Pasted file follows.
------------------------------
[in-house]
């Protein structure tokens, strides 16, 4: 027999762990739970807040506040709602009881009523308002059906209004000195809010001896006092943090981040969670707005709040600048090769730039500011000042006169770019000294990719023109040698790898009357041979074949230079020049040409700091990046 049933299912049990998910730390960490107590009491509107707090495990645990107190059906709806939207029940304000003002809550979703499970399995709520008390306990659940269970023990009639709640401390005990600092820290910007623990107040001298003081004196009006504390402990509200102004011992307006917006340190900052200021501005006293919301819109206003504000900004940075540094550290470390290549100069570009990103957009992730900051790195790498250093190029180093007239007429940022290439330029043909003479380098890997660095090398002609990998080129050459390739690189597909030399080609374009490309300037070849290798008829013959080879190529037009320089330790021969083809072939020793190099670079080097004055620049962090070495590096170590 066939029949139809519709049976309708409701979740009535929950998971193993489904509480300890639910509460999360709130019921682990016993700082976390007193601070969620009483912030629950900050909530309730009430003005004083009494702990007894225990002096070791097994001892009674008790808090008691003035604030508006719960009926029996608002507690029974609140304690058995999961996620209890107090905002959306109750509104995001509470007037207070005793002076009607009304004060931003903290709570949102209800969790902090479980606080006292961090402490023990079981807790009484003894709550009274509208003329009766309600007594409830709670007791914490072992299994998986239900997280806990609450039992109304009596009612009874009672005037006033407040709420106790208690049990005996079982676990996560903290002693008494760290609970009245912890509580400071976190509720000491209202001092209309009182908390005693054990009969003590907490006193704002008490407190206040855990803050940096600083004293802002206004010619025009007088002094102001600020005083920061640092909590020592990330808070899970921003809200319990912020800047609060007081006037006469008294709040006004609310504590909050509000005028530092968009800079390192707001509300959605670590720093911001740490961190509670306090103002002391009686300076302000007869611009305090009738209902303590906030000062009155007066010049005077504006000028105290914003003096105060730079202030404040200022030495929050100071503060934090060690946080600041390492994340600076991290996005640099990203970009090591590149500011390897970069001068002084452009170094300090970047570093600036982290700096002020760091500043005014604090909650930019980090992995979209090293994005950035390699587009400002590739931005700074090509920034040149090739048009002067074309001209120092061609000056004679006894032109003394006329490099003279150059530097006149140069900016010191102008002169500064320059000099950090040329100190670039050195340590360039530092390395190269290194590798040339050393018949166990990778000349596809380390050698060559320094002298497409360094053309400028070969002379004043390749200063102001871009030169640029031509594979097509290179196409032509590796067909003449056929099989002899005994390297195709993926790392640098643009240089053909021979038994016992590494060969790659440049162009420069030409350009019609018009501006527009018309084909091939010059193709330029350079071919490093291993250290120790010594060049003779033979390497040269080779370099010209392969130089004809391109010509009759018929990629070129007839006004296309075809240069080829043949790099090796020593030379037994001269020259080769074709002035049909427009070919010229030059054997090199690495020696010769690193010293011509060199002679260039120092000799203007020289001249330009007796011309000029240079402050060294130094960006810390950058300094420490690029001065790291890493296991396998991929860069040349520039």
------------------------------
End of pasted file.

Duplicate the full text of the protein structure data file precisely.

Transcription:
[in-house]
């Protein structure tokens, strides 16, 4: 027999762990739970807040506040709602009881009523308002059906209004000195809010001896006092943090981040969670707005709040600048090769730039500011000042006169770019000294990719023109040698790898009357041979074949230079020049040409700091990046 049933299912049990998910730390960490107590009491509107707090495990645990107190059906709806939207029940304000003002809550979703499970399995709520008390306990659940269970023990009639709640401390005990600092820290910007623990107040001298003081004196009006504390402990509200102004011992307006917006340190900052200021501005006293919301819109206003504000900004940075540094550290470390290549100069570009990103957009992730900051790195790498250093190029180093007239007429940022290439330029043909003479380098890997660095090398002609990998080129050459390739690189597909030399080609374009490309300037070849290798008829013959080879190529037009320089330790021969083809072939020793190099670079080097004055620049962090070495590096170590 066939029949139809519709049976309708409701979740009535929950998971193993489904509480300890639910509460999360709130019921682990016993700082976390007193601070969620009483912030629950900050909530309730009430003005004083009494702990007894225990002096070791097994001892009674008790808090008691003035604030508006719960009926029996608002507690029974609140304690058995999961996620209890107090905002959306109750509104995001509470007037207070005793002076009607009304004060931003903290709570949102209800969790902090479980606080006292961090402490023990079981807790009484003894709550009274509208003329009766309600007594409830709670007791914490072992299994998986239900997280806990609450039992109304009596009612009874009672005037006033407040709420106790208690049990005996079982676990996560903290002693008494760290609970009245912890509580400071976190509720000491209202001092209309009182908390005693054990009969003590907490006193704002008490407190206040855990803050940096600083004293802002206004010619025009007088002094102001600020005083920061640092909590020592990330808070899970921003809200319990912020800047609060007081006037006469008294709040006004609310504590909050509000005028530092968009800079390192707001509300959605670590720093911001740490961190509670306090103002002391009686300076302000007869611009305090009738209902303590906030000062009155007066010049005077504006000028105290914003003096105060730079202030404040200022030495929050100071503060934090060690946080600041390492994340600076991290996005640099990203970009090591590149500011390897970069001068002084452009170094300090970047570093600036982290700096002020760091500043005014604090909650930019980090992995979209090293994005950035390699587009400002590739931005700074090509920034040149090739048009002067074309001209120092061609000056004679006894032109003394006329490099003279150059530097006149140069900016010191102008002169500064320059000099950090040329100190670039050195340590360039530092390395190269290194590798040339050393018949166990990778000349596809380390050698060559320094002298497409360094053309400028070969002379004043390749200063102001871009030169640029031509594979097509290179196409032509590796067909003449056929099989002899005994390297195709993926790392640098643009240089053909021979038994016992590494060969790659440049162009420069030409350009019609018009501006527009018309084909091939010059193709330029350079071919490093291993250290120790010594060049003779033979390497040269080779370099010209392969130089004809391109010509009759018929990629070129007839006004296309075809240069080829043949790099090796020593030379037994001269020259080769074709002035049909427009070919010229030059054997090199690495020696010769690193010293011509060199002679260039120092000799203007020289001249330009007796011309000029240079402050060294130094960006810390950058300094420490690029001065790291890493296991396998991929860069040349520039």